Iowa State professor aims to revolutionize stress studies

Elizabeth (Birdie) Shirtcliff, an associate professor in human development and family studies at Iowa State University, has developed a device that will make the measurement of the stress-related hormone cortisol easier and faster — and as a result, stress studies can be much more precise.

“We have the potential to better understand what makes a situation stressful in that moment,” Shirtcliff said.

Stress is recognized as a contributor to every single one of the top 10 causes of death in the United States, including heart disease — which sits at No. 1. People of all ages also suffer from chronic stress-related health problems that impact their well being every day of their lives.

Yet stress can be tough to gauge. Levels of the hormone cortisol are one of the best indicators of stress, but the standard way to measure cortisol — through a blood or saliva test — still requires shipping the sample off to a testing lab.

Cortisol fluctuates constantly as humans react to daily challenges — whether handling social interactions or taking an unexpected exam. By the time the results are in on such a slow test, the environment that was causing a person’s stress could have easily shifted, invalidating the tests.

“It can be days to weeks to months before you find out what the cortisol levels were,” Shirtcliff said. “We know cortisol can really influence people’s emotions and behaviors, but currently, we can only look back in time and see the relationship.”

But Shirtcliff’s device is about to change all that. It can read a person’s hormone levels in a matter of minutes.

“You’re not finding out five months from now that you were really stressed back in February — you’re finding out right there, right now, how you’re doing,” she said.

Shirtcliff came up with the device — called VerOFy — with the help of the development company Oasis Diagnostics. It’s a “spit stick” that looks and works a little like a pregnancy test. VerOFy is looking for hormones in saliva, so a person sucks on one end of the stick and waits for a strip at the other end of the stick to change color.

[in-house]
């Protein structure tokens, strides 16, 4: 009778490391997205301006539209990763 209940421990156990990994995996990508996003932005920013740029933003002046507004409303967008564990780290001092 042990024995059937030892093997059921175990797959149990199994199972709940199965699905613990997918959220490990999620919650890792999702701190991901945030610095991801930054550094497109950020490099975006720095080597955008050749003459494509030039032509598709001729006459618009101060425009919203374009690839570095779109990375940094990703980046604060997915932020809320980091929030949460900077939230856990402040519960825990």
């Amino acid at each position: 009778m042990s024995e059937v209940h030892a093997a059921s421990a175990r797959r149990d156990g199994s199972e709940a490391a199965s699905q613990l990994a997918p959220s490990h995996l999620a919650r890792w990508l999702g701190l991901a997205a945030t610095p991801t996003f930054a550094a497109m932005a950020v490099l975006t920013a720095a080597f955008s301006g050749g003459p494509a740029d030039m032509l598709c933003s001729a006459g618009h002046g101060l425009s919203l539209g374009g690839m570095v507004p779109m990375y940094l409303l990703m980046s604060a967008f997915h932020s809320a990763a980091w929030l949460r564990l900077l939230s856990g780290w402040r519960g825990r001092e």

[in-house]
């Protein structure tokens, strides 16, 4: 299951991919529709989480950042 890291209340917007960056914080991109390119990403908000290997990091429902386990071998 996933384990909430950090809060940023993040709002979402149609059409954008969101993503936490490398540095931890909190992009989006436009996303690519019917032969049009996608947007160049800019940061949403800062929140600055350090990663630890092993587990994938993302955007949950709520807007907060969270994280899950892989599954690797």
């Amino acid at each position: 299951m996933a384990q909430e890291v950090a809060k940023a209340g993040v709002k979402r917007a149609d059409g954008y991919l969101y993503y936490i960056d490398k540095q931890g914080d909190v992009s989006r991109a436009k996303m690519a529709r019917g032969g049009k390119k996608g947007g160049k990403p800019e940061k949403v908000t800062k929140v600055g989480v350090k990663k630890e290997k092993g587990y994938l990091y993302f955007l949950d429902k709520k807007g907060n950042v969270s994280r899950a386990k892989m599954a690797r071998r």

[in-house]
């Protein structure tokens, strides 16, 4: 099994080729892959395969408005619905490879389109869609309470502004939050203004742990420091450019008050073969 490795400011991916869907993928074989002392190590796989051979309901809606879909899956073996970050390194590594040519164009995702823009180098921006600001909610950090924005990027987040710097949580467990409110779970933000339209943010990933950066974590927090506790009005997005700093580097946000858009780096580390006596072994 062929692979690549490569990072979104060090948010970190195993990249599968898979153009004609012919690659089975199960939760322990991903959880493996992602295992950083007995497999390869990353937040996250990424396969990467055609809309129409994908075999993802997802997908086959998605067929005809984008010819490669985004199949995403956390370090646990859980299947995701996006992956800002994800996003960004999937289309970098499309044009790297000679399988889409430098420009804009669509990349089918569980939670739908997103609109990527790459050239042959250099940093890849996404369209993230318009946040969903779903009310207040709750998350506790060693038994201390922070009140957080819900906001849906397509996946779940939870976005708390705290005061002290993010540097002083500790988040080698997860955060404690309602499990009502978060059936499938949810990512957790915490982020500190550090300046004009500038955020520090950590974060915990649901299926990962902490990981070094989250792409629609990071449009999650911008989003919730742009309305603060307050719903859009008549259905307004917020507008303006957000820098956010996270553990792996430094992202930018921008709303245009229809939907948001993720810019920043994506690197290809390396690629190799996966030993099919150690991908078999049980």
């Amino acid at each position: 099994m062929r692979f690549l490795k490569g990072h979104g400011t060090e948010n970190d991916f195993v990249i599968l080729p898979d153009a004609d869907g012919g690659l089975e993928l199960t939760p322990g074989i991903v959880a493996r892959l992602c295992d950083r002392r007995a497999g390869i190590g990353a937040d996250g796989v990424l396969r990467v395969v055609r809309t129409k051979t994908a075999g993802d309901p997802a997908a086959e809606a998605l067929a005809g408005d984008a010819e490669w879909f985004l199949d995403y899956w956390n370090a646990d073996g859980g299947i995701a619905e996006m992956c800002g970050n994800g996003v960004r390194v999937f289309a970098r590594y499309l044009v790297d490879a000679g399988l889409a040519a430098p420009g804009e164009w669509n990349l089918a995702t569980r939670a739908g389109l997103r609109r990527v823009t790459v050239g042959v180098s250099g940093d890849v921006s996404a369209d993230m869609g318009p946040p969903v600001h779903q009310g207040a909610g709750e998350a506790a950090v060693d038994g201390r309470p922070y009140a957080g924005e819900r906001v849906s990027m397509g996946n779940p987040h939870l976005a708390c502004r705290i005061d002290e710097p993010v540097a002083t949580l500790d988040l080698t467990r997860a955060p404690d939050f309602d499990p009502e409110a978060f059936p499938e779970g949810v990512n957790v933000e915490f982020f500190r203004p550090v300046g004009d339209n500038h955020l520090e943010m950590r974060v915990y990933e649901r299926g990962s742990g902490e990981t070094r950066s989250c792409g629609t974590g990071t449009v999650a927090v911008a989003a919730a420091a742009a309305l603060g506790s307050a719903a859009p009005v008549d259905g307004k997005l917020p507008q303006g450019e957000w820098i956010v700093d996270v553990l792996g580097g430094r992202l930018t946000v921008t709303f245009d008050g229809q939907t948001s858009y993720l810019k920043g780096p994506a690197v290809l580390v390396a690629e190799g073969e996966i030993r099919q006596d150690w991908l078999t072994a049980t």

The amount of color change corresponds to a certain cortisol level in the saliva, indicating a certain stress level in the individual. The results can be determined in 20 minutes, right in front of a person’s eyes, and can be precisely measured on a portable reader.

Shirtcliff and her laboratory assistants at Iowa State are currently running extensive tests on the device, but she expects testing to be done by the end of the year. She said VerOFy will initially be used to perform better lab research on stress and its effects, but eventually people might use the devices at home, too.

“We’re pushing for measurement at the ‘point of care,’ so a person can get information at the time and place it’s most useful,” Shirtcliff said.

A plethora of new hormone research

Shirtcliff described VerOFy earlier this year in the scientific journal Clinical Therapeutics, one of a number of new papers being published out of her laboratory.

Her Iowa State graduate students also have eight articles coming out this month in a special issue of the journal Developmental Psychobiology. The articles discuss new research on the relationship between testosterone and cortisol, shedding light on the little known but critically important interactions between these hormones in adolescents.

“Scientists used to think, for the most part, that when one of the two hormones was active, the other shut off," said Andrew Dismukes, a graduate research assistant in Shirtcliff’s lab, who co-authored two of the articles. New research he and his colleagues conducted indicates that’s not always the case.

In one study, Dismukes analyzed hormone data for incarcerated youths and compared it to behavioral and life history information collected from interviews and questionnaires. He found that youths who had higher cortisol levels also had higher testosterone levels. And he found the positive relationship between the two hormones was stronger in youths who had worse early-life experiences.

“Hormones have these huge implications,” Dismukes said. “Cortisol and testosterone are uniquely related to behavioral outcomes.”

“Data like Dismukes’s can help researchers better understand and even predict mental health issues,” Shirtcliff said.

For example, the researchers found that glib, psychopathic, or manipulative youths were more likely to have a stronger positive relationship between testosterone and cortisol levels in their bodies. That means hormone studies like these are helping scientists understand some of the biology underlying why people are the way they are.

“There are some good reasons to be paying attention to saliva,” Shirtcliff said.